January 12, 2012:
Quantum Theory of the Classical
by Wojciech Zurek, Los Alamos National Laboratory, USA 

January 12, 2012:
Experimental Quantum Error Correction
by Raymond Laflamme, IQC, Waterloo, Canada 

Feb 9, 2012:
Carbon Spintronics
by Guido Burkard,University of Konstanz, Germany 

Mar 08, 2012:
Breaking the bounds of quantum thermodynamics
by Gershon Kurizki, Weizmann Institute of Science, Israel 

May 24, 2012:
Simulating quantum transport with atoms and light
by Philippe Bouyer, Laboratoire Charles Fabry, France 

July 26, 2012:
Doing small systems: Fluctuation relations and the arrow of time
by Peter Hanggi, University of Augsburg, Germany 

August 2, 2012:
The evasive cheshire cat: How to detect fractional statistics
by Yuval Gefen, Weizmann Institute of Science, Israel 

September 6, 2012:
Generating and exploiting intense attosecond pulses
by Dimitris Charalambidis, University of Crete and Institute of Electronic Structure and Laser (IESL), FORTH 

October 25, 2012:
Singleatom spin qubits in silicon
by Andrea Morello, The University of New South Wales, Australia 

November 29, 2012:
Fluctuoscopy of Superconductors and Dynamics of Abrikosov’s Lattice Formation Close to Hc2(0)
by Andrey Varlamov, Institute of Superconductivity and Innovation Materials (SPINCNR), Italy 

December 7, 2012:
CQT Annual Symposium 2012  The Famous, The Bit and The Quantum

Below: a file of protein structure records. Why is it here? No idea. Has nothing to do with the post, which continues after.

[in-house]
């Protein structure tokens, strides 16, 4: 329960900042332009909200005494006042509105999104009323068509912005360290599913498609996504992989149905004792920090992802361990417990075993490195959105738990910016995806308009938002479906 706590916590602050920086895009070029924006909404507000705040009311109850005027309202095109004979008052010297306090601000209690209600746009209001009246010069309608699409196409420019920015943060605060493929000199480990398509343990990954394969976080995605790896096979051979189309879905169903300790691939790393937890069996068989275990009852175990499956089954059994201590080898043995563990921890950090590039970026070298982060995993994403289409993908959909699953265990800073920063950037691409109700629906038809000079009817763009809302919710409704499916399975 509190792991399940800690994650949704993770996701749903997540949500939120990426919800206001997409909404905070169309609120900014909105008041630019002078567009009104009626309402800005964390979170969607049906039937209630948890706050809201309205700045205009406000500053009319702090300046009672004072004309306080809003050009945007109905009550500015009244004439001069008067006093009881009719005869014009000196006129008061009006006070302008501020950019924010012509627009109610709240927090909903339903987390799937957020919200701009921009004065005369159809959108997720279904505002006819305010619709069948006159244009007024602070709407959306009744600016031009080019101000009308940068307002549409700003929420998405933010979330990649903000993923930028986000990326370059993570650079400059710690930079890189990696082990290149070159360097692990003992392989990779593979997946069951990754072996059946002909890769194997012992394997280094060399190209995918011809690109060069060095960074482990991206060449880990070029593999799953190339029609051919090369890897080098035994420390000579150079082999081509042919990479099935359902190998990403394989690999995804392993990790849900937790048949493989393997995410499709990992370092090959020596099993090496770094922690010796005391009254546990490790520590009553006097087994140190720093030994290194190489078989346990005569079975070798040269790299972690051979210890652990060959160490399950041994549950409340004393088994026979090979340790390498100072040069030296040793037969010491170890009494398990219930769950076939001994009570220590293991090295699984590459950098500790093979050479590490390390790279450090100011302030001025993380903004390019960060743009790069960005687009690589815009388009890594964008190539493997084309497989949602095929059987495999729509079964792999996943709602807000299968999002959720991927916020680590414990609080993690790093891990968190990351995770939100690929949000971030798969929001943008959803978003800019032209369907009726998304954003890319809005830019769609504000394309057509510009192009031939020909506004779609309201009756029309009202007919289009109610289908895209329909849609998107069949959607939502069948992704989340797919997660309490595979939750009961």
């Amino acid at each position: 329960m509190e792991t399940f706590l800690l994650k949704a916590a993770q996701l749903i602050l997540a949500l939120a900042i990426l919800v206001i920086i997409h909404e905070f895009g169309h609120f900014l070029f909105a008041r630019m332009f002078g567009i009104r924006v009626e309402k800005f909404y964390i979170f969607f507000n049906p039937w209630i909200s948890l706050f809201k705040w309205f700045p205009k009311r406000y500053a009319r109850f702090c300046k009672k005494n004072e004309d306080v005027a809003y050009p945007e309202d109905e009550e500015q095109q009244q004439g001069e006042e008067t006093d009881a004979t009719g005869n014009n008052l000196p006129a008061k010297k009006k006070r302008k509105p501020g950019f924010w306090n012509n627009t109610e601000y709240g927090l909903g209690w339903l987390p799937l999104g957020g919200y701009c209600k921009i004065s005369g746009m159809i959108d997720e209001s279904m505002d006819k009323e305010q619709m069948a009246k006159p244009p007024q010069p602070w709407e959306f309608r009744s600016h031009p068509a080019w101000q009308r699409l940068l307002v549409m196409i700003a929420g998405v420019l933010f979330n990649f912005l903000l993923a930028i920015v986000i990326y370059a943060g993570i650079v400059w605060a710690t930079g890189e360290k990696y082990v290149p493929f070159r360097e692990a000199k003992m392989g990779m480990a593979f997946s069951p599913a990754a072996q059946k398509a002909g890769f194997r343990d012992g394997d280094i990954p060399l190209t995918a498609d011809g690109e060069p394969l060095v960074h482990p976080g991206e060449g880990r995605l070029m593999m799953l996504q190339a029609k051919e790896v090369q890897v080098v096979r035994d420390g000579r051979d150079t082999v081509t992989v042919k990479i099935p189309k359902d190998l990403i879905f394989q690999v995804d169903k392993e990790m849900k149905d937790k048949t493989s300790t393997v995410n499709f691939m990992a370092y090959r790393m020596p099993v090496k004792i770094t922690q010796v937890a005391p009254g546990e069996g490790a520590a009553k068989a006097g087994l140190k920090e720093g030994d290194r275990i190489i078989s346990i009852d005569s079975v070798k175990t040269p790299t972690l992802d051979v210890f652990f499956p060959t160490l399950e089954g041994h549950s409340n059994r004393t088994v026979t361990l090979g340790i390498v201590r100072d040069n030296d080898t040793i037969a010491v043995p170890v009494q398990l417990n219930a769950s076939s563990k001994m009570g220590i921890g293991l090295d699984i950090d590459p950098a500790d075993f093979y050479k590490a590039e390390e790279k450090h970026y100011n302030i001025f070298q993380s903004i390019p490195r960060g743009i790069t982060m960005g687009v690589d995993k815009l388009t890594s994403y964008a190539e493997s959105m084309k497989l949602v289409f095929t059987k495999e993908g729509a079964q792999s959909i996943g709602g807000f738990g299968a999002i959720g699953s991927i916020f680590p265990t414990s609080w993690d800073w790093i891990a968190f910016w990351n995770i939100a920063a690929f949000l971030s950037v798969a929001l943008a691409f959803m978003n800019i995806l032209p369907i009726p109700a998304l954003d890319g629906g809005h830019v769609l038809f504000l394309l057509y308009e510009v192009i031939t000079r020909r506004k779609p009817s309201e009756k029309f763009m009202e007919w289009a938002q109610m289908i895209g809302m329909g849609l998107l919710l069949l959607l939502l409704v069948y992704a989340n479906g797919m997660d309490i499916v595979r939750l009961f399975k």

Randomness by Avi Wigderson, Institute for Advanced Study, Princeton, USA Quantum Technology for a Networked World by Peter Knight, Imperial College, UK 

Date: 12 January 2012, 4pm
Venue: CQT Seminar Room, S150315
Speaker: Wojciech Zurek, Los Alamos National Laboratory, USA
Media: Video
I discuss three insights into the transition from quantum to classical. I will start with (i) a minimalist (decoherencefree) derivation of preferred states. Such pointer states define events (e.g., measurement outcomes) without appealing to Born's rule. Probabilities and (ii) Born’s rule can be derived from the symmetries of entangled quantum states. With probabilities at hand one can analyze information flows from the system to the environment in course of decoherence. They explain how (iii) robust “classical reality” arises from the quantum substrate by accounting for objective existence of pointer states of quantum systems through redundancy of their records in the environment. Taken together, and in the right order, these three advances elucidate quantum origins of the classical.*
*W. H. Zurek, Nature Physics 5, 181188 (2009).
Date: 12 January 2012, 5.30pm
Venue: CQT Seminar Room, S150315
Speaker: Raymond Laflamme, IQC, Waterloo, Canada
Media: Video